As a great and general writer, Hill must be allowed to stand in a very exalted rank of merit. His tragedies, particularly Zara and Merope, are generally known and admired. His poems seem not to have hitherto obtained so much notice as they deserve. Dr. Warton has unjuflly represented
an affected and fuftian writer," who,“ by some means or other, gained Pope's confidence and friendship.” Although it may be allowed, that the rigid correctness with which he constantly "e-perused his compositions for alteration, the frequent use of compound epithets, fingularity of sen. iment, bold experiments in language, and an ordo verborum peculiar to himself, have justly laid him open to the charge of being, in some places rather too turgid, and in others somewhat fiff and obscure; yet, the nervous power, force, and weight of sentiment, opulence of imagery, and intrinsic lerling sense with which his writings abound, amply atone for the harshness of the style, and the peculiarity of the di&ion. They are evidently the production of a gerius truly poetical; they have an air of originality, which has no resemblance of any contemporary writer; and the versification and sentiments have a cast peculiar to themselves, which cannot be successfully imitated. The images are animated, though sometimes indistind; the descriptions forcible, though sometimes quaint ; the language elevated, though sometimes forced; and the numbers majestic and flowing, though Comctirnes encumbered and Nuggish. His faults are, not want of fire or enthusiasm, of which he has an ample share ; but an elaborate exactoess of language, that rather obscures than heightens the beauty and force of the thought, and a studied refinement of sentiment, supported by the utmost effort of language, which has more magnificence than sublimity, more dignity than grace.
In extenuation of his faults, it ought to be observed, that the versatility of his genius was unfa. Fourable to the attainment of excellence; and that he cultivated poetry only as a relaxation from the Audy of history, criticism, geography, physic, commerce, agriculture, war, law, chemistry, and patural philosophy, to which he devoted the greatest part of his time. tout la all cyents," says he, “ I will be easy, who have no better reason to wish well to poetry,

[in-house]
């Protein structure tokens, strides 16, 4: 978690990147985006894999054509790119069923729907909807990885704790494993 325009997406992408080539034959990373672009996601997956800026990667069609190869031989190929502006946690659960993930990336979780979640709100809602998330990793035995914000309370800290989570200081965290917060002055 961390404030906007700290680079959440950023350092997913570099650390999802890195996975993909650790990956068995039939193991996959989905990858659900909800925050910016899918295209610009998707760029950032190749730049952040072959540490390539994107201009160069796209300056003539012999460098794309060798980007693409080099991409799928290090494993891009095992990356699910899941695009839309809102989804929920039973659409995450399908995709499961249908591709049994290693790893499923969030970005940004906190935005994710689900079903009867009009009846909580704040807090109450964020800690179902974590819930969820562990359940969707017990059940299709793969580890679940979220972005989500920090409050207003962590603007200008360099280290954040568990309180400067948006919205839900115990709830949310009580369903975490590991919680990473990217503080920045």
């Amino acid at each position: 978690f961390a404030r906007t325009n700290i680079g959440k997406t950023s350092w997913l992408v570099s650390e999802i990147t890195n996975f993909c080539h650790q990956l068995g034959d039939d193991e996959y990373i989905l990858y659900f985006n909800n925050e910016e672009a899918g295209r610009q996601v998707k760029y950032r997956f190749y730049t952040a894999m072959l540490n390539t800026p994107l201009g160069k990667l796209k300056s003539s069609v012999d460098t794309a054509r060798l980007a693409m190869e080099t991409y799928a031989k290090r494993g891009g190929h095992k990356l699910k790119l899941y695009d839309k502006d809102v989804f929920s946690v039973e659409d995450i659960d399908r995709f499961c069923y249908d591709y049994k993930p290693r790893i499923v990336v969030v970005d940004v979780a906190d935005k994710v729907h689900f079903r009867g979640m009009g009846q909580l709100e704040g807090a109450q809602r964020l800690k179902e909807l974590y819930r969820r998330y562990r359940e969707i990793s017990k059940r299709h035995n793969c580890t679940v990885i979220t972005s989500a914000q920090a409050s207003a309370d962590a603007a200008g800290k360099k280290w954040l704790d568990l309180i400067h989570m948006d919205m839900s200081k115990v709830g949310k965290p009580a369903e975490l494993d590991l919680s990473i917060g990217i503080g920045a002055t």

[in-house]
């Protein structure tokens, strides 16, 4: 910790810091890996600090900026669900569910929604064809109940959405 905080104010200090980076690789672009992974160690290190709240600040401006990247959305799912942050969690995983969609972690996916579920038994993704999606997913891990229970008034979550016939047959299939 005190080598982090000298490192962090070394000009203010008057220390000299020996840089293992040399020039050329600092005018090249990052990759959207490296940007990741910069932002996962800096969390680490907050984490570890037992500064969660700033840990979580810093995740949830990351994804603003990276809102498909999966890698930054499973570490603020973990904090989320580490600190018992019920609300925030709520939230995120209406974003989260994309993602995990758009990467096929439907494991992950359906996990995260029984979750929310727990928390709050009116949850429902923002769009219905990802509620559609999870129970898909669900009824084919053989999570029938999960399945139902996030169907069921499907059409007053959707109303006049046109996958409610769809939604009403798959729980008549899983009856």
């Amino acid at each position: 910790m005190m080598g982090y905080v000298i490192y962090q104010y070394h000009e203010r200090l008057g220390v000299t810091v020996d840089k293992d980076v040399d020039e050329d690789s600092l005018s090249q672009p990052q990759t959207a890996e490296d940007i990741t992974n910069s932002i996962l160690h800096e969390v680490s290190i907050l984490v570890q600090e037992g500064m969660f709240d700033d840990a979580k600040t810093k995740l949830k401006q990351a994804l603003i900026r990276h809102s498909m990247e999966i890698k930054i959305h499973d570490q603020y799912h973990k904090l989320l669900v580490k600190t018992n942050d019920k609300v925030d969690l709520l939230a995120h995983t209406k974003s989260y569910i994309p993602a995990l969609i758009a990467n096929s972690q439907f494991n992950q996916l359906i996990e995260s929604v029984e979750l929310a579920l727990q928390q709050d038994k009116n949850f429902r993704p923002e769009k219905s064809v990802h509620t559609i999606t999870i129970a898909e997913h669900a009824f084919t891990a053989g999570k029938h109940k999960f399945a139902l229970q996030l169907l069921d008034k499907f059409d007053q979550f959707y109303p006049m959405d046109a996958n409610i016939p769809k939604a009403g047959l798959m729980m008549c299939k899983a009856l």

than my love for a mistress I shall never be married :0; for, whenever I grow ambitious, I fall wish to build higher, and owe my memory to fome occasion of more importance than my writings."
Of the poetical pieces which he at different times composed, the present collectien exhibits bu: a small number.' The epic poem of Gideon, his greatest work, has been omitted, for a reason which he has himself given, in one of his letters to Clio, the poetical name of the celebrated Mrs. Sanson; " It will require a good share of your patience, for it is a very long one. I will have it writ fair, book by book, for your perusal, if you have courage enough to resolve on going through with fo formidable a mortification, as to pick out the fine things of the story from the dull ones of the aother." It has been praised by Savage ; and must be allowed to have fome fine passages ; but the measure is injudiciously chosen, and the story tedious and uninteresting All the riches of poetic diction are to quired to invest epic poetry in suitable splendor ; but it reje&s the variety of measure which is appropriated to lyric composition. The Fanciad is not liable to the same objections; but a copy of it could not be procured. An episode from Gideon, is inserted among his Original Poems, c. but the Fantasia and many of his earlier pieces, are omitted in the collection of his works.
Tive list of his pieces which have been selected for republication, might perhaps have been the mented without any injury to his reputation; but, it is hoped, the selection, imperfect as it à when every deduction is made which criticism requires, will make good his claim to more Botic: than be has hitherto obtained, and justify the revival of his writings.
It consists of pieces in various kinds of composition, serious, sentimental, humorous, satiria! descriptive, and amatory, which have all their brighter passages; but require no diftind confider tion, nor particular criticism.
On the character of Hill, it is unnecessary to enlarge, as the testimonies to his merit, by Balisz hroke, Pope, Chesterfield, Voltaire, Thooison, Mallet, Savage, Richardson, Sewell, Dyer, Field ing, Viðor, and Garrick, are sufficiently known to the general readers of English poetry. The following coniplimentary epigram by Richardson does not appear extravagant; and it is hopedis article will not be thought too long, when it is remembered that Hill, however neglected in later days, was celebrated by the most eloquent of his poetical contemporaries, and commended by excellent auchor of " Clariffa,” and “ Sir Charles Grandison."
When noble thoughts with language pure unitc,
Devoted fancy vows itself her own :
THE WORKS OF HILL.
| Transports the list’ning foul --engrosses praise ;
Yec humbly wishes --an immortal name.
Oh! that I could but live, till that lace day
When Clio's unremember'd name shall die! to this em Slow, thy sweet force, my stubborn mind dilarms, 'Till ev'n ambition bends beneath thy (way.
Then should I hope full leisure to display What hall I do to free my struggling soul,
Thosc unborn deeds which in my bolom lie, Bow'd to the sofe’ning bias of thy fong!
Bat, as it is, our fleeting lands so fast As circling straws in whirlwinds driving roll,
Ebb to their end, and lead us to decay, So are my hurry'd passions swept aloog.
That ere we learn to see, our daylight's pat, ob Pool as I was!-I fele thy distant fire,
And, like a melting mist, life thrinks away. E'er from those eyes it flash'd undying flame;
TO MR. POPE.
Pale ewinklers of an hour, provoke my rage; So the light cork that on the Thames' smooth fide in each dark hedge we start an infea fire,
Which lives by night and must at dawn expire. Embay'd, glides buoyant, and just kims the
Yet such their nuniber, that their specks combine, sore, Edges, ambitious, to the rapid tide,